Convenience sampling is simply someone standing somewhere asking a certain amount of people
certain questions. This is flawed because people of similar social groups who would give similar
answers and would probably be at the place where the interviewer is, therefore biasing the sample,
therefore this method of sampling will not be used. For example, standing outside a sweet shop or
standing outside a gym would give completely different answers for weight values.

Stratified sampling ensures that when a population contains separate groups or strata, each group is
fairly represented in the sample. In this case, there are 5 year groups and samples are being taken
from both males and females and so there are 10 strata. In stratified sampling, the number taken
from each strata is proportional to the strata size and this ensures that all strata are fairly
represented.

Random sampling ensures that every member of the population has an equal chance of being
selected which removes bias and so random sampling will be used.

Having considered different sampling options, stratified and random sampling have been selected as
the most suitable for this project because it ensures that each strata is fairly represented and each
member of a strata has an equal chance of being selected and so there is no bias in the strata.

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2.5 Preliminary enquiry

Secondary data on the weight, height and BMI for 2 to 15 year olds is available in the publication
‘Health Survey for England 2007 Latest Trends’ available from the NHS Information Centre for
Health and Social Care. Table 2 summarises this secondary data for 15 year old males and females
for survey year 2007. By comparing a preliminary enquiry sample to this the appropriateness of
both the questionnaire and the samples can be checked.

## 15 year old Males 15 year old Females

Mean Height 1.728 m 1.623 m
Mean Weight 63.6 kg 59.1 kg
Mean BMI 21.3 22.4

## Table 2 – National survey statistics 2007

To check the appropriateness of the questionnaire and the available data a preliminary enquiry was
carried out on a sample of 10 Year 10 males and 10 Year 10 females and the results are shown in
Table 3. The BMI was calculated using

Weight (kg)
Body Mass Index =
[ height(m)]
2

For example, for the first female the height is 1.64 m and the weight is 61 kg and so the BMI is:

Weight (kg) 61
Body Mass Index = = = 22.7
[ Height (m)]
2
1.642

Table 4 compares the preliminary enquiry results with the secondary data of Table 2. All of the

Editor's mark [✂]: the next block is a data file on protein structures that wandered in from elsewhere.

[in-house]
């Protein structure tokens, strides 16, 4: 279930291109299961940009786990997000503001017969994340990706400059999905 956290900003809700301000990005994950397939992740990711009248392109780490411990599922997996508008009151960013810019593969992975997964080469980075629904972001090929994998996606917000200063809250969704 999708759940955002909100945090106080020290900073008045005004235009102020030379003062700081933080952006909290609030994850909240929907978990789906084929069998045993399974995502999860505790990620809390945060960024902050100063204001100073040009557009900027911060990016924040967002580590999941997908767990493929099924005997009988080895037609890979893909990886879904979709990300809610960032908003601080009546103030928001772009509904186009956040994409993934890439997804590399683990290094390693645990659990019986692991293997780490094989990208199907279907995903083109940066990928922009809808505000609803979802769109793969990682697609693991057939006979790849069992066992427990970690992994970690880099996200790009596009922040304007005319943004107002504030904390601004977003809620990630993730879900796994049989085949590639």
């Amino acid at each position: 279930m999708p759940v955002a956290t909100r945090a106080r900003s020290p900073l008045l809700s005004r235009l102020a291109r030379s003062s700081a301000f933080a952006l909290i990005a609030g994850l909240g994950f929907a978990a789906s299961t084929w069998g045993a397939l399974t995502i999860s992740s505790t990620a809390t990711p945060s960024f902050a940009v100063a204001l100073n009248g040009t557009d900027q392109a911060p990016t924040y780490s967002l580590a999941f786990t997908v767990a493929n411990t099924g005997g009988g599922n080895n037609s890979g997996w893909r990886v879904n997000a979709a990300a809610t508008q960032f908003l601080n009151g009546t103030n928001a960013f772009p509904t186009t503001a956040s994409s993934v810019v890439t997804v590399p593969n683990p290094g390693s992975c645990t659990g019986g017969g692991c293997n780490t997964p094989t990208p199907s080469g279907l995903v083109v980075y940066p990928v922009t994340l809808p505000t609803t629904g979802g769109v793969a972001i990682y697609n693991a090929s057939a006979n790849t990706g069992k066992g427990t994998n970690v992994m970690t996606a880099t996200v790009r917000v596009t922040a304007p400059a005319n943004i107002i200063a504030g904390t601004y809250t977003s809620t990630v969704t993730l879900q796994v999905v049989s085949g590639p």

preliminary enquiry results are slightly less than the secondary data with the maximum difference
being -2.7%. Since Year 10 is a mix of 14 and 15 years olds and the secondary data is for 15 year
olds only then it would be expected that the preliminary enquiry results are lower. The preliminary
enquiry results show that the questionnaire is appropriate in gathering the information required on
height and weight such that the BMI can be calculated. The preliminary enquiry samples compare
well with the secondary data which gives some confidence in the validity of the information
collected but it is not conclusive because it is just a small sample and it could be a result of
fortunate sampling.

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Year Group Gender Height (m) Weight (kg) BMI
10 f 1.64 61 22.7
10 f 1.61 56.5 21.8
10 f 1.67 57 20.4
10 f 1.65 60 22.0
10 f 1.69 66 23.1
10 f 1.59 58 22.9
10 f 1.65 56 20.6
10 f 1.62 50 19.1
10 f 1.46 56 26.3
10 f 1.55 55 22.9
Mean = 1.61 57.6 22.2

10 m 1.77 73 23.3
10 m 1.66 64 23.2
10 m 1.69 68 23.8
10 m 1.73 53 17.7
10 m 1.65 63 23.1
10 m 1.67 54 19.4
10 m 1.66 57.5 20.9
10 m 1.73 54 18.0
10 m 1.8 65 20.1
10 m 1.79 67 20.9
Mean = 1.72 61.9 21.1

Table 3 – Preliminary enquiry BMI calculations for Year 11 Males and Females

Males Females
Secondary Preliminary % Secondary Preliminary %
data enquiry difference data enquiry difference
data data
Mean Height (m) 1.728 1.72 -0.5% 1.623 1.61 -0.8%
Mean Weight (kg) 63.6 61.9 -2.7% 59.1 57.6 -2.5%
Mean BMI 21.3 21.1 -1% 22.4 22.2 -0.9%

## Table 4 – Comparison of secondary and primary preliminary enquiry data

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3 Deciding on how many samples
The size of the samples is important because if too few are used then this could lead to inaccurate
results because the will not be representative of the population. Using too many samples means
unnecessary calculations.

The breakdown of the overall population data that is available is shown in Table 5.

## Female Male Total

Year 7 69 79 148
Year 8 63 85 148
Year 9 66 77 143
Year 10 72 71 143
Year 11 66 82 148
Total: 336 394 730

## Table 5 – The whole population

The overall population is 730 and so a stratified sample of 300 will be taken. This represents
approximately 40% and is a good balance between taking too few and taking too many and should
be representative of the whole population.

## Female Male Total

Year 7 28 32 60
Year 8 26 35 61
Year 9 27 32 59
Year 10 30 29 59
Year 11 27 34 61